The first make in a make-or-break year for Keener
Story by Chris Graham
He tried to play it off like it wasn’t a big deal – but if it wasn’t a big deal, what was Dean Keener doing high-fiving students after his James Madison basketball team opened the 2007-2008 season with an impressive 100-88 win over Siena on Nov. 9?
“I didn’t see that. I didn’t know that he did that,” forward Kyle Swanston said when a reporter asked him his thoughts on the coach’s obvious emotion.
“With his record and history that he’s had here, that’s a big win for us, and that’s a big win for him,” teammate Juwann James said. “And just coming out on our home court against that team and showing that effort out there and getting the win, obviously he’s pretty excited.
“But you know, like he said and like we feel, we can’t be too excited. We can celebrate this win tonight, but for the next eight or nine days, we’ve got to get ready for the next game. It’s a long season,” James said.
Long seasons, yes. Keener knows about those – with season records of 6-22, 5-23 and 7-23 to show for his first three years of effort in Harrisonburg. But things seemed to be on the upswing even before the end of the third straight disappointing campaign last spring – with St. Joseph’s transfer Abdulai Jalloh about to become eligible after sitting out his transfer year and the growth and development of players like Swanston, James and point guard Pierre Carter becoming more and more apparent each time out.
“Dean’s put together a team that’s got a lot of weapons. It’s a very difficult team to guard,” Siena coach Fran McCaffery said. “You can go man, you can go zone, you can press, you can mix it, and we were trying to mix it. We didn’t want to give them a steady diet of any one thing. But normally you can focus on one or two, maybe three players to stop – and this team’s got a lot of people who can score.”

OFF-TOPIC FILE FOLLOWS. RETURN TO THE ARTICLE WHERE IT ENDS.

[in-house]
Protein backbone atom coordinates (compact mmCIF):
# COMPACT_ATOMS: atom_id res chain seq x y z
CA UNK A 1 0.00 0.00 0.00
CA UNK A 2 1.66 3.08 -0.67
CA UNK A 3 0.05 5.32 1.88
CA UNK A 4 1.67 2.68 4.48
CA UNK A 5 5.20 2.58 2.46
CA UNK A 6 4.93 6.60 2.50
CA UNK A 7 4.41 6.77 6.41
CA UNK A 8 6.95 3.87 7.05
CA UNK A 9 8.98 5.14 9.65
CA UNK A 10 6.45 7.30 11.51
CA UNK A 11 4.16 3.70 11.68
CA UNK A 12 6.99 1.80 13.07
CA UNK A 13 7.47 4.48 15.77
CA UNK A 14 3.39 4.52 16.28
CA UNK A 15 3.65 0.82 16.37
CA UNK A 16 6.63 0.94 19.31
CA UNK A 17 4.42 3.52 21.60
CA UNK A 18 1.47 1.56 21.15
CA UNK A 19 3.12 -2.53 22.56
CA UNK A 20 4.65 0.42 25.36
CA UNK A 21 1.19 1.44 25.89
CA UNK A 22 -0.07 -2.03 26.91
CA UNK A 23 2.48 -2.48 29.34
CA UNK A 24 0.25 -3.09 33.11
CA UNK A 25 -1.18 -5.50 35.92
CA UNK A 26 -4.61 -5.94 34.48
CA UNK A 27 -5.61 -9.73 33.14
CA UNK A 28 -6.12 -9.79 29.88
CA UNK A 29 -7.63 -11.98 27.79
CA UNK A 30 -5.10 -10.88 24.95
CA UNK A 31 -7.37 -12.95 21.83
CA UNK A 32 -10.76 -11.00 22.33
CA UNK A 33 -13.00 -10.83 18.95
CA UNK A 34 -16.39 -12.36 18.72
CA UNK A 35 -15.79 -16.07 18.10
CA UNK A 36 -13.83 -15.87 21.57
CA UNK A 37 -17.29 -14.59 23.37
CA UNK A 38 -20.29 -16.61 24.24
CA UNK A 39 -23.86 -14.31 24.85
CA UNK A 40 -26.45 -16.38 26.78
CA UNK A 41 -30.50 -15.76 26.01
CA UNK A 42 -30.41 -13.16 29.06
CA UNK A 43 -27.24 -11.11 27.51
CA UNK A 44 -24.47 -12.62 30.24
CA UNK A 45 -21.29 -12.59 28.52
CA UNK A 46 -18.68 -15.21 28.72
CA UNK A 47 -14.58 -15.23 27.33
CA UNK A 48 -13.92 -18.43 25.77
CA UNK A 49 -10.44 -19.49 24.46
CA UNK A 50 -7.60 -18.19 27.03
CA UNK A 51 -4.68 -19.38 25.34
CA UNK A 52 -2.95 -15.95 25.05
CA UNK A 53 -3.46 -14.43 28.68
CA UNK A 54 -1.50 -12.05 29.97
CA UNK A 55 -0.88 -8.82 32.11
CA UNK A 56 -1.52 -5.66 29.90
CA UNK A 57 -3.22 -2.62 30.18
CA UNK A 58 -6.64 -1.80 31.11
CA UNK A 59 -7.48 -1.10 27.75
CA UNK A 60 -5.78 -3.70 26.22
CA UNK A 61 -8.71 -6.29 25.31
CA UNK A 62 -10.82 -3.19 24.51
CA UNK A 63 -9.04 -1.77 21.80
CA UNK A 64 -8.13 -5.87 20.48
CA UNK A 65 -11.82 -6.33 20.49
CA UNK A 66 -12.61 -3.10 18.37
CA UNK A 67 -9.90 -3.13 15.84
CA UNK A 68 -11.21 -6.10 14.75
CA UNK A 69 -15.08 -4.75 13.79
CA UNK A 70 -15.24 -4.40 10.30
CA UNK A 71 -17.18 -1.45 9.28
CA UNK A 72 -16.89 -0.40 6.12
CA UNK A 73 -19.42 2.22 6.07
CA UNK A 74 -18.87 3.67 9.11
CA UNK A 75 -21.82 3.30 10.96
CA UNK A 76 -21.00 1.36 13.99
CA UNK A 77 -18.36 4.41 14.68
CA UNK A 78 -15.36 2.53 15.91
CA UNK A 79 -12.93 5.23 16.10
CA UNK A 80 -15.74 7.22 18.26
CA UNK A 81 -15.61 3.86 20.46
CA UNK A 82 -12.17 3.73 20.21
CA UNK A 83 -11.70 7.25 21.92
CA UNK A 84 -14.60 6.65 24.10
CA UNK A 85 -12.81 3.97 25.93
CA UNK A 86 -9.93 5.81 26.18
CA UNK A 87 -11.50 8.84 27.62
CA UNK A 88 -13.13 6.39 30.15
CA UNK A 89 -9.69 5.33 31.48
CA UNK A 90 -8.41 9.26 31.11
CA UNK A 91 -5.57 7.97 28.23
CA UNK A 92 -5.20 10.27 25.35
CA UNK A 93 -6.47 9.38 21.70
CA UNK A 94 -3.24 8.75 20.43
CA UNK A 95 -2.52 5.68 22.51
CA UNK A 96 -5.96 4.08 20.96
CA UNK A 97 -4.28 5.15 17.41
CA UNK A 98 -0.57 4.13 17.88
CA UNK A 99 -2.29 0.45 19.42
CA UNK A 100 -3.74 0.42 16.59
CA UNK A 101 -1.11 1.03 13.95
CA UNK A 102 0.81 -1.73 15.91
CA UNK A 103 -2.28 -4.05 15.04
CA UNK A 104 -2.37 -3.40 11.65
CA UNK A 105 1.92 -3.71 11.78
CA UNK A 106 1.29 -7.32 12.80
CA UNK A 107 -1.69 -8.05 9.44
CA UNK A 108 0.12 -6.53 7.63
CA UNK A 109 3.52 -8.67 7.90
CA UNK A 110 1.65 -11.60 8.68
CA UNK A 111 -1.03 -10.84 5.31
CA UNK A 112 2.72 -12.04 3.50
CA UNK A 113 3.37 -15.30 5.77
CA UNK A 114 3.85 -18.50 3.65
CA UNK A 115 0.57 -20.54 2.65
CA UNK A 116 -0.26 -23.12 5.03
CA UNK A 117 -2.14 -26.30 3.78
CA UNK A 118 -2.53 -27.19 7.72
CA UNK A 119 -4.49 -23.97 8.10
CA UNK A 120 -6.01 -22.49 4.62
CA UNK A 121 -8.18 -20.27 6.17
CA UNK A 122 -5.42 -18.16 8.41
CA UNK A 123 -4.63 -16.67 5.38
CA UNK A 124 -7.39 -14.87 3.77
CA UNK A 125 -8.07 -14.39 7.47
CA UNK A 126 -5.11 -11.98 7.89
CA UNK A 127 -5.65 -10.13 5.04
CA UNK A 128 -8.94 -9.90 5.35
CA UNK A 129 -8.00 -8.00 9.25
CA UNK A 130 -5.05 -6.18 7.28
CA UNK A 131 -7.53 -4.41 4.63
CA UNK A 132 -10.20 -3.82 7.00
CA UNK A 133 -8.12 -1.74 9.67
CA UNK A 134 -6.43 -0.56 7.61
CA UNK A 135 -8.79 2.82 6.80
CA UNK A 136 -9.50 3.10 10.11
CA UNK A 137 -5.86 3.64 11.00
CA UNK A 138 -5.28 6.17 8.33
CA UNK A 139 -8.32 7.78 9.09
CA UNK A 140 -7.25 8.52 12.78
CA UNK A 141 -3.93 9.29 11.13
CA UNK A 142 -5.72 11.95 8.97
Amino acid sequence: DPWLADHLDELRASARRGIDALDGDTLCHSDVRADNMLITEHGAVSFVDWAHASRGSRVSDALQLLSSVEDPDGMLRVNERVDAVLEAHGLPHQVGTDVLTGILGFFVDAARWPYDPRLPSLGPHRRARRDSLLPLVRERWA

JMU broadcast color analyst Karl Magenhofer has been feeling the feeling himself – he told Keener before last week’s opener that he didn’t think the coach had anything to worry about heading into the season.
“I know that this has been stated as a make-or-break season for him. But I think that he had to know that it would be a different kind of team this year, and that he had more guys he could rely on – and he certainly had one more go-to guy, or at least a guy who was willing to try to put the team on his back at times,” Magenhofer said, referring to Jalloh, who scored 15 points, including 12 in the second half, in the Siena win.
Keener had praise for Jalloh, praise for his team’s offensive production, good feelings about the effort on defense – but he knows he will need a lot more of all of the above to be successful.
“We just told our guys, Look, winning certainly cures a lot of things, but playing hard and playing with emotion and passion … I’ve told the guys, Win or lose, we want fans to pay when they come in, but we want them to enjoy watching us so much that they feel like they have to pay on the way out,” Keener said.
Chris Graham is the executive editor of The SportsDominion.